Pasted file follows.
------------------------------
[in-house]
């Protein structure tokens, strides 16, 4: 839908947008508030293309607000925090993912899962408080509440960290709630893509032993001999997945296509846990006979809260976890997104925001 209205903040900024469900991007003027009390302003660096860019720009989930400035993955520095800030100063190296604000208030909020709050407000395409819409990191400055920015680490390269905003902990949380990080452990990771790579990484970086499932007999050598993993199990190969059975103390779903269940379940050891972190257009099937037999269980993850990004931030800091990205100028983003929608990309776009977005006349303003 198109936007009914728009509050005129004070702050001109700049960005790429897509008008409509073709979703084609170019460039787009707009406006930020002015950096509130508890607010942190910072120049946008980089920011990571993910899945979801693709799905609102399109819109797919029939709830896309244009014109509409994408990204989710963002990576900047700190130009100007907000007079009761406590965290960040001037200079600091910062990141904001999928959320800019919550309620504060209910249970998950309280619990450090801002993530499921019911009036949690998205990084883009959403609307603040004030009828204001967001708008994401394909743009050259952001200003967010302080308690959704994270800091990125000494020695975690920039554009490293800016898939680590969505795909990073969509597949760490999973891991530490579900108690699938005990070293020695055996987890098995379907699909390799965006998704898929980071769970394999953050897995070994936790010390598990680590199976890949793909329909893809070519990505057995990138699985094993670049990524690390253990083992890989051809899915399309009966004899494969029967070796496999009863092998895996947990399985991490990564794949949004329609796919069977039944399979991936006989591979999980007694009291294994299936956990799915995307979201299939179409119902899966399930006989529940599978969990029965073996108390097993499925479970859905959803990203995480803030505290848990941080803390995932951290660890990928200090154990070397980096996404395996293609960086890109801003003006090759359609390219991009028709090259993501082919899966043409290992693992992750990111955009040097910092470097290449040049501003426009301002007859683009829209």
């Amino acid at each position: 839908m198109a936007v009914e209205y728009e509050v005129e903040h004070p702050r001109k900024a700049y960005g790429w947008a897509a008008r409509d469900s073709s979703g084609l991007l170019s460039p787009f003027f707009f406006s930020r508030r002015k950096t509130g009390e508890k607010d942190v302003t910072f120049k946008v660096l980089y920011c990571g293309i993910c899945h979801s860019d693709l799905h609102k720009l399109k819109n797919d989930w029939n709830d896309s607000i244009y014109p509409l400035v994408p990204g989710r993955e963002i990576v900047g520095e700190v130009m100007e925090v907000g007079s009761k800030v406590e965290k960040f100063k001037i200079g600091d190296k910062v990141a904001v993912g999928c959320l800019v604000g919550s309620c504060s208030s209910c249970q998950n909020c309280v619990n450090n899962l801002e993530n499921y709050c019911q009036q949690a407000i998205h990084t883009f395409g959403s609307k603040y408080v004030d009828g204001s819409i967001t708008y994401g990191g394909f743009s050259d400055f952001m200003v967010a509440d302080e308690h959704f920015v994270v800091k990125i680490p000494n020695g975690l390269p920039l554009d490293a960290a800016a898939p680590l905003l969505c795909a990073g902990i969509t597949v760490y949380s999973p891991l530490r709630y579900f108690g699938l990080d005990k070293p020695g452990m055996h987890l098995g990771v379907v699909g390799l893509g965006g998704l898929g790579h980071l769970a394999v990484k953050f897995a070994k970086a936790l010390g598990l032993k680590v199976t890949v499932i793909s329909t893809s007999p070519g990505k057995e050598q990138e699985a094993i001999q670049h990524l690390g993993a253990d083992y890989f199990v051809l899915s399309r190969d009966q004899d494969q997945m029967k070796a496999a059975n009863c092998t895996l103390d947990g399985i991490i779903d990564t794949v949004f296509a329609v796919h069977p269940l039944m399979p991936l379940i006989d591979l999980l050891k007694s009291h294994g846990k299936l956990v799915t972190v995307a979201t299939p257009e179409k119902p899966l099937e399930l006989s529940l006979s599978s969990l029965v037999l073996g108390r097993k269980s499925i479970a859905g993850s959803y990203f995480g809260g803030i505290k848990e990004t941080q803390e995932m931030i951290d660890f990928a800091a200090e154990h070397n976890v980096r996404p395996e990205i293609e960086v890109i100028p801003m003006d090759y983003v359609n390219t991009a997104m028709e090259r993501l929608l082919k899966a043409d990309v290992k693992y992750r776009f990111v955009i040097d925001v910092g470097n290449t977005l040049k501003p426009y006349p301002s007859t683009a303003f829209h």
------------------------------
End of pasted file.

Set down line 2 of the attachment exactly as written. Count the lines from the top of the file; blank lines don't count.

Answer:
């Protein structure tokens, strides 16, 4: 839908947008508030293309607000925090993912899962408080509440960290709630893509032993001999997945296509846990006979809260976890997104925001 209205903040900024469900991007003027009390302003660096860019720009989930400035993955520095800030100063190296604000208030909020709050407000395409819409990191400055920015680490390269905003902990949380990080452990990771790579990484970086499932007999050598993993199990190969059975103390779903269940379940050891972190257009099937037999269980993850990004931030800091990205100028983003929608990309776009977005006349303003 198109936007009914728009509050005129004070702050001109700049960005790429897509008008409509073709979703084609170019460039787009707009406006930020002015950096509130508890607010942190910072120049946008980089920011990571993910899945979801693709799905609102399109819109797919029939709830896309244009014109509409994408990204989710963002990576900047700190130009100007907000007079009761406590965290960040001037200079600091910062990141904001999928959320800019919550309620504060209910249970998950309280619990450090801002993530499921019911009036949690998205990084883009959403609307603040004030009828204001967001708008994401394909743009050259952001200003967010302080308690959704994270800091990125000494020695975690920039554009490293800016898939680590969505795909990073969509597949760490999973891991530490579900108690699938005990070293020695055996987890098995379907699909390799965006998704898929980071769970394999953050897995070994936790010390598990680590199976890949793909329909893809070519990505057995990138699985094993670049990524690390253990083992890989051809899915399309009966004899494969029967070796496999009863092998895996947990399985991490990564794949949004329609796919069977039944399979991936006989591979999980007694009291294994299936956990799915995307979201299939179409119902899966399930006989529940599978969990029965073996108390097993499925479970859905959803990203995480803030505290848990941080803390995932951290660890990928200090154990070397980096996404395996293609960086890109801003003006090759359609390219991009028709090259993501082919899966043409290992693992992750990111955009040097910092470097290449040049501003426009301002007859683009829209």